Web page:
At Buick store, service lane provides visuals to better sell F&I products

A 2015 Buick Regal at Bob Brown Buick-GMC near Des Moines, Iowa, undergoes a climate control system repair.

Aaron Logan has sold F&I products for 17 years, yet in the past six weeks his extended service contract penetration rate is nearly twice that of the year-earlier period.

He credits the boost to his “religious” use of visual aids.

Logan had sporadically used photos over the years to illustrate why a customer should consider buying F&I products such as extended service contracts and tire-and-wheel policies. But he made it a consistent habit only recently, he said.

“People can really see what’s going on in a photo,” says Logan, business manager at Bob Brown Buick-GMC near Des Moines, Iowa. “And when you take out your own cellphone, you’re not using some canned, sales tool that someone gave you, so it’s very real.”

Bob Brown Buick-GMC sells about 1,900 new and used vehicles a year. Logan is a finance manager for the Buick business.

Complex electronics

The specific kinds of photos Logan wants are those that illustrate the engineering and technical complexity of Buick vehicles. So when Logan walks through the dealership each morning, he pays close attention to what’s happening in the service department.

“You say good morning to people, and if you happen to notice something out in the shop, snap a picture of it,” Logan advises F&I managers.

It’s especially important to take a photo if a complicated electrical repair is underway.

That’s what he did when he spotted a 2015 Buick Regal recently in the service shop with its dash and center console uncovered. Technicians were repairing the sedan’s climate control system. The photo reveals the complex electronics under the car’s skin. It was a visual aid Logan knew would resonate with customers when he pitched extended service contracts.

Logan: Service lane photos of repairs can help seal the deal on F&I products.

“I don’t think most people realize just how complicated these new vehicles are,” Logan says. “The fit and finish is so great, the guys that engineer these vehicles don’t think about how they’re going to be fixed. So repairing the electronics in these vehicles could take days.”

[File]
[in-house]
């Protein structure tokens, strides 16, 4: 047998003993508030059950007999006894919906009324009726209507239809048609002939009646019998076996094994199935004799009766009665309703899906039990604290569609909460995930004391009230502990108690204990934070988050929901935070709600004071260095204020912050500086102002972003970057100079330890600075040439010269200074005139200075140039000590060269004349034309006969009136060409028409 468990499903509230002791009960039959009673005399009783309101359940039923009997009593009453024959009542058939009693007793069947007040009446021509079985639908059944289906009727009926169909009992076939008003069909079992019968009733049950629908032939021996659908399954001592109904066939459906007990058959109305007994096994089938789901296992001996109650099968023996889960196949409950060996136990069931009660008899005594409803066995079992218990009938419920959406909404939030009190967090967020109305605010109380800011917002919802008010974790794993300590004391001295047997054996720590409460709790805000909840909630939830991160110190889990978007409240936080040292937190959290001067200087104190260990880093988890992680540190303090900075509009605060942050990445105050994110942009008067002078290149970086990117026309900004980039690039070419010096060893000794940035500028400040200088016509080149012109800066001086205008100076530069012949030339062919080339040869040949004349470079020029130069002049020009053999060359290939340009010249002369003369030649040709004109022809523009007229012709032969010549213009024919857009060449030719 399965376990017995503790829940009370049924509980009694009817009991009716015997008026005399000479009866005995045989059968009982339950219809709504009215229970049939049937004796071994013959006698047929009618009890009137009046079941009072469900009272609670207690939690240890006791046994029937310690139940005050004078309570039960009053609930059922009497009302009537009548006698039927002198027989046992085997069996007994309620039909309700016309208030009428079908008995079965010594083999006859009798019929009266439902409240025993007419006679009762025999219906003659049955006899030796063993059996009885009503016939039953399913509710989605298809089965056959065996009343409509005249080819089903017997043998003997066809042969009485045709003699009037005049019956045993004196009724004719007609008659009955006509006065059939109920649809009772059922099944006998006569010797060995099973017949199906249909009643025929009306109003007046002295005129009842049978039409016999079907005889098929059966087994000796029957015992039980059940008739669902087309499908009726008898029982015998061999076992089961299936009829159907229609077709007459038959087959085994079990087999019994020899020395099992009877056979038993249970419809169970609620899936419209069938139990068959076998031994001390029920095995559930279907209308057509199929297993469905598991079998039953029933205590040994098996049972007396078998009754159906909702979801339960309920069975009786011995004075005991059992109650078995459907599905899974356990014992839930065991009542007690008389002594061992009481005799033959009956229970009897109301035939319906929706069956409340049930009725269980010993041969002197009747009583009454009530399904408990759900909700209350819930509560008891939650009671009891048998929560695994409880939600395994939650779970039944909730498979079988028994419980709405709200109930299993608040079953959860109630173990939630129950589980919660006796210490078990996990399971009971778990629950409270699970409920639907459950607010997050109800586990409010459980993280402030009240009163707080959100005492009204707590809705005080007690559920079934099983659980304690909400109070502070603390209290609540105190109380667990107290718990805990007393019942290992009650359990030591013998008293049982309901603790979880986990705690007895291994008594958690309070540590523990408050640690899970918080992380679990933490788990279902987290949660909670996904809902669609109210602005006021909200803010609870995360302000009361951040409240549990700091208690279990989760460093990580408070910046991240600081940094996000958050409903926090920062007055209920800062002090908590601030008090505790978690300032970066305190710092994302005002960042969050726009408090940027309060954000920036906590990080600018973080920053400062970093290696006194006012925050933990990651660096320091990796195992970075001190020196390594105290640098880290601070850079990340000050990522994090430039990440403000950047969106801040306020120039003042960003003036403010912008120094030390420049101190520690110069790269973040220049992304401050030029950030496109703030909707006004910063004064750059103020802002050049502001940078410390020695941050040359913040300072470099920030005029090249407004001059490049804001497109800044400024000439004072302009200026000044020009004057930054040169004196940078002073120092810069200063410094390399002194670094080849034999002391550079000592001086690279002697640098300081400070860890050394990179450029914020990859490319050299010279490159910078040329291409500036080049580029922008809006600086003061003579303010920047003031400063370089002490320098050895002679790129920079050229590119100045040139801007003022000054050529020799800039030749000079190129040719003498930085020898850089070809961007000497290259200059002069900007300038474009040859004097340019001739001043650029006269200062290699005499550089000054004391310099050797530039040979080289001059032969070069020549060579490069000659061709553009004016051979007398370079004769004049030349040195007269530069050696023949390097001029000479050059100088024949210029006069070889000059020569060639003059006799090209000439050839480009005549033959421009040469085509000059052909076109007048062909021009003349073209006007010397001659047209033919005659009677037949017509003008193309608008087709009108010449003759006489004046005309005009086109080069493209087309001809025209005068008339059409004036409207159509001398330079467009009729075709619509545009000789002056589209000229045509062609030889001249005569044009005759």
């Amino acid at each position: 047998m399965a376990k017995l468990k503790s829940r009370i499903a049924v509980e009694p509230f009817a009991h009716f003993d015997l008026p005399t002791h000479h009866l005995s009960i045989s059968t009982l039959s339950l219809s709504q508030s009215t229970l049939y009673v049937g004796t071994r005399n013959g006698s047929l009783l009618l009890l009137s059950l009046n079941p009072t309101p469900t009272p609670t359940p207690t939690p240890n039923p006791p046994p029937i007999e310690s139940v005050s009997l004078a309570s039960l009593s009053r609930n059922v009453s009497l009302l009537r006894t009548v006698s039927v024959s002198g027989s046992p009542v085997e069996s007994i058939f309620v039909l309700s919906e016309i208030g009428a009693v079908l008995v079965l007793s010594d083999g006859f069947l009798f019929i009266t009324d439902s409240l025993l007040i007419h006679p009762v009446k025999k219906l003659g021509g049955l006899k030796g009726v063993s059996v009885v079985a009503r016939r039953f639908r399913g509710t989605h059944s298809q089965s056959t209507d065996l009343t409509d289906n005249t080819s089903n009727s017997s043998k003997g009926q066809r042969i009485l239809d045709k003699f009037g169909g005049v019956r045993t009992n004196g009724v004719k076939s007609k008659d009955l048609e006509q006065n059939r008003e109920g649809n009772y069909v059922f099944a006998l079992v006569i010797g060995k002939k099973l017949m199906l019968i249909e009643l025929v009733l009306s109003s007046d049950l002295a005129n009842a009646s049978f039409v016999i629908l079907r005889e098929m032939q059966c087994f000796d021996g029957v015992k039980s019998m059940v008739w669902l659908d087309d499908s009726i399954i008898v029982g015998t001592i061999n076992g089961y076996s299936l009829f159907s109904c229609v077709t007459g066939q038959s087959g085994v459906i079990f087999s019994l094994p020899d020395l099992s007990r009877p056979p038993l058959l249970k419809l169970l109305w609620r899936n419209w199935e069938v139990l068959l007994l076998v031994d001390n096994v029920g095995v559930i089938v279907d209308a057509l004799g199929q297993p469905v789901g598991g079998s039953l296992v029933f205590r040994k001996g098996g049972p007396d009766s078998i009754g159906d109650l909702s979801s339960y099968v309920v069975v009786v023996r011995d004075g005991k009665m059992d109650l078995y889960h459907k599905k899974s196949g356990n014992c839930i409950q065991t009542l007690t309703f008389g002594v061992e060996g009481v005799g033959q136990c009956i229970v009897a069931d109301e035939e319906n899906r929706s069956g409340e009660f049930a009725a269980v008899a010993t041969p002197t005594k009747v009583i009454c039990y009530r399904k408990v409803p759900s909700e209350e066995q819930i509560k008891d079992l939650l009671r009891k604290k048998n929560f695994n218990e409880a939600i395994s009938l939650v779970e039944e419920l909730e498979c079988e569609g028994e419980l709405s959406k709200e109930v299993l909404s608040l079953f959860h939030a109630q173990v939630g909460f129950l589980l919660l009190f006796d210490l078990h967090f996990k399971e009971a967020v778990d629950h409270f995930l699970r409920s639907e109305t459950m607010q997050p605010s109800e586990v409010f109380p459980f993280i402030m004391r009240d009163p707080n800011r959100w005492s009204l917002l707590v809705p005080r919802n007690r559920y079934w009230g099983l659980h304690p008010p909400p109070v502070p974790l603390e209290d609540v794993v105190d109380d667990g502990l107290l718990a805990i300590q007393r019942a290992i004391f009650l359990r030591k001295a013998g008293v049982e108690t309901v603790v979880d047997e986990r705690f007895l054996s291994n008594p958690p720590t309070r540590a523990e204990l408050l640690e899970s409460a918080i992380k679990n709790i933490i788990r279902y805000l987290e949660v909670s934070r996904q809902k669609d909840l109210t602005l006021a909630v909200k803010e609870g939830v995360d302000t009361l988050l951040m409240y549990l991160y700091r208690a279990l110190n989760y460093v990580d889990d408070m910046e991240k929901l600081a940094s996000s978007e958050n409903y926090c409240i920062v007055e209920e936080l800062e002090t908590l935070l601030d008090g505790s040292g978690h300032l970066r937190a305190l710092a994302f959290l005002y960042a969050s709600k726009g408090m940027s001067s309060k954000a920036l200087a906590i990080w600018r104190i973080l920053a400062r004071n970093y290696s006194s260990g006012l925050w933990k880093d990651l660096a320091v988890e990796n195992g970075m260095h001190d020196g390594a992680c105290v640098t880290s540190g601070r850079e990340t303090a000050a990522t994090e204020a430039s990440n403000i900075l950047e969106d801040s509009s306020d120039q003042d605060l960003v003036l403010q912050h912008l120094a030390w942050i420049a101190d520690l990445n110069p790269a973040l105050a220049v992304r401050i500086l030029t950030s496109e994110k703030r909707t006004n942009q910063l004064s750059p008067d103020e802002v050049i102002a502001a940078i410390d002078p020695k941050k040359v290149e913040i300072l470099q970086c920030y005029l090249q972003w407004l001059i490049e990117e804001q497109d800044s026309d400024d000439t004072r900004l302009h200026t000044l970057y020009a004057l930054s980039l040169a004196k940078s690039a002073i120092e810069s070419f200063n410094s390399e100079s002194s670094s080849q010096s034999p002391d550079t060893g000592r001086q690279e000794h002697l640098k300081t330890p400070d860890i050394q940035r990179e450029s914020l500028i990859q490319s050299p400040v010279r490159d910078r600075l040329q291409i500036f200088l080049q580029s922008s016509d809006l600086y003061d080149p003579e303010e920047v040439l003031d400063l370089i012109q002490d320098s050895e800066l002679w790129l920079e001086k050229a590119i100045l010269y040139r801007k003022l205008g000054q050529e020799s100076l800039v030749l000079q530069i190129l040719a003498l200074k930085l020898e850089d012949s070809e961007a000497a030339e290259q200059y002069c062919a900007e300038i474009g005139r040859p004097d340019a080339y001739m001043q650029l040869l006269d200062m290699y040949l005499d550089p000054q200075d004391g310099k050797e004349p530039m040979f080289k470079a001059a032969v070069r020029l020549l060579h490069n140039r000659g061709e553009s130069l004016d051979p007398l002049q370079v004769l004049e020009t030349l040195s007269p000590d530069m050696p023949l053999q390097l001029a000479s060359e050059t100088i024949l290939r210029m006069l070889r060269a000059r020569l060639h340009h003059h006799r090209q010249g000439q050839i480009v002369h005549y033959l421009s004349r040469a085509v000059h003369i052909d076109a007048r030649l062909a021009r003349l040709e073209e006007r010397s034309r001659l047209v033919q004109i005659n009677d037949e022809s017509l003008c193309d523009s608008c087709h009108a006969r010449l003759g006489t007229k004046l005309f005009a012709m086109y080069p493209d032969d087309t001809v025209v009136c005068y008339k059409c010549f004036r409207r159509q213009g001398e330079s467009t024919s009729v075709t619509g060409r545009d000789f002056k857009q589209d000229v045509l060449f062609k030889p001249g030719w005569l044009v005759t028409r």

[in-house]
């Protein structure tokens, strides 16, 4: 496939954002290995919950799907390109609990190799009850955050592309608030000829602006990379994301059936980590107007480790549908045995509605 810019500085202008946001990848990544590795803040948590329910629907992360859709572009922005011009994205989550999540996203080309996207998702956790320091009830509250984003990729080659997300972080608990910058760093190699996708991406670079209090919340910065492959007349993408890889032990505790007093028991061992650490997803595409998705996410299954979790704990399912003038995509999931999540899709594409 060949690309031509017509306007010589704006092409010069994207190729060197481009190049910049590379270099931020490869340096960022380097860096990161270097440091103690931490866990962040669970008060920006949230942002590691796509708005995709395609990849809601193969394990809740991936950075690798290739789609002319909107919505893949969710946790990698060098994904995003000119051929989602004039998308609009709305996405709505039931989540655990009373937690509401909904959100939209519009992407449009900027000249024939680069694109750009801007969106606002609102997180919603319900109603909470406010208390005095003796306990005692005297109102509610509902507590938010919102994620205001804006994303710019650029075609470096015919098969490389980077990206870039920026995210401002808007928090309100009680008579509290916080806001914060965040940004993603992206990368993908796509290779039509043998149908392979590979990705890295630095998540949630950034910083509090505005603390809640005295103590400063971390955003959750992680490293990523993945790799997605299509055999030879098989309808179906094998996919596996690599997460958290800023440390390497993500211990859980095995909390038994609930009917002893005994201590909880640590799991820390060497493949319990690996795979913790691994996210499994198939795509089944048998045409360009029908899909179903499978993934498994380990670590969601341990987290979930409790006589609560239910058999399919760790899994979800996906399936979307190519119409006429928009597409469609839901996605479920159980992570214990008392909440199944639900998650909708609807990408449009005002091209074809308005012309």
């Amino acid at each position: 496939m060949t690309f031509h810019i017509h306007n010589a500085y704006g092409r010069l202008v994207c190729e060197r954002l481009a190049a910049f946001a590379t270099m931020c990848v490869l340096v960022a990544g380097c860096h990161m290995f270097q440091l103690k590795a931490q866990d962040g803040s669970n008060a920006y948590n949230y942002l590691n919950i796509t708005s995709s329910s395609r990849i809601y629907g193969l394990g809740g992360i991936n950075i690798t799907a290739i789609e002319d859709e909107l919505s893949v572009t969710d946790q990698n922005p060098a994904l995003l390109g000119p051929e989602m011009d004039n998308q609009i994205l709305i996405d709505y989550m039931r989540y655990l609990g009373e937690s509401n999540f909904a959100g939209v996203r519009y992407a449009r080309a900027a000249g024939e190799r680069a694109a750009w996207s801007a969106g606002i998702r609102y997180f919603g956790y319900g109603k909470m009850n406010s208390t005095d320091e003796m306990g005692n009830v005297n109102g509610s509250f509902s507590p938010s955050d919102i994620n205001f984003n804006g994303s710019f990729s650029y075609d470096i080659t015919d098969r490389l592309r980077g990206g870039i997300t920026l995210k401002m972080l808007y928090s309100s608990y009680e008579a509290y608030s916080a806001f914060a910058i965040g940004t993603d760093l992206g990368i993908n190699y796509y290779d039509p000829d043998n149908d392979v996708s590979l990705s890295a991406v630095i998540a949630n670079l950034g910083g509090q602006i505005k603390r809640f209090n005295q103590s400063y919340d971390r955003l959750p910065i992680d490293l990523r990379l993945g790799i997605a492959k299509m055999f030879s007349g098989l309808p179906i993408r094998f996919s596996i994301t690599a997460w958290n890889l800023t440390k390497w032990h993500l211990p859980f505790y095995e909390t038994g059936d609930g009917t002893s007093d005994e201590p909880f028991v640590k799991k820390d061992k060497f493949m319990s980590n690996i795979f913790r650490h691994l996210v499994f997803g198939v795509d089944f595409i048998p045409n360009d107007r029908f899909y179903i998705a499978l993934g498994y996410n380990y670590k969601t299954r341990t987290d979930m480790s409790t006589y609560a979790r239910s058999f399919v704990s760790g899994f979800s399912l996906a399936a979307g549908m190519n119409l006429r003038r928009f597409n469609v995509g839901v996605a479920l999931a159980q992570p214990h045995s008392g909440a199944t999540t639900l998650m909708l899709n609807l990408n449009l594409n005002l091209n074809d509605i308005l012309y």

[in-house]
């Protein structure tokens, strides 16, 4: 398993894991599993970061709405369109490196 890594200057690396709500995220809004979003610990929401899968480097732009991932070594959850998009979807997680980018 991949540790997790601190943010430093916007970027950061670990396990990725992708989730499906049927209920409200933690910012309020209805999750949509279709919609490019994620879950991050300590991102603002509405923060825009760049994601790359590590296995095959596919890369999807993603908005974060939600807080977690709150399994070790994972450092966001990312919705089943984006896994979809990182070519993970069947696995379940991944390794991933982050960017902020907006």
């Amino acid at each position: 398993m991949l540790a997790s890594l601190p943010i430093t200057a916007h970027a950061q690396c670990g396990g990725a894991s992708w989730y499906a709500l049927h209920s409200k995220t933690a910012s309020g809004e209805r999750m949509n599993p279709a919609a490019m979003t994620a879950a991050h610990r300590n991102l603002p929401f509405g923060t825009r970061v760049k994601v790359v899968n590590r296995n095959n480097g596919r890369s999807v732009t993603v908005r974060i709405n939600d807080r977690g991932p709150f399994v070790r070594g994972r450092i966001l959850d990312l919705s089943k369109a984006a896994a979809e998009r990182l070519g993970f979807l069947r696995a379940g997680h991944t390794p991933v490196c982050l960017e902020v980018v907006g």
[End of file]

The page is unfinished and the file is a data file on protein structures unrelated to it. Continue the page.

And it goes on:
Logan brings out the photos only when customers decline to buy an extended service contract from the menu presentation.

If they say they don’t want a service contract because they have owned several Buicks and have never had a problem, he replies: “The old saying ‘They don’t build them like they used to’ can mean a lot of things.”

Personal examples

Logan wants to raise customers’ awareness that electrical complications could arise after the manufacturer’s 4-year/50,000-mile warranty expires. So besides showing customers photos of vehicle electronics, he also shares his own experiences.

For example, after he backed his own 2014 Buick LaCrosse out of his driveway recently, the backup camera wouldn’t turn off completely when he shifted the car into drive. He had to pull over, turn the car off and then restart it to reset the computer.

“I use that as an example of some of the goofy things that can happen with the electronics,” Logan said.

He then tells the customer, “That’s why you need a service contract to protect you against things that could happen when you own the vehicle four or five years from now.”

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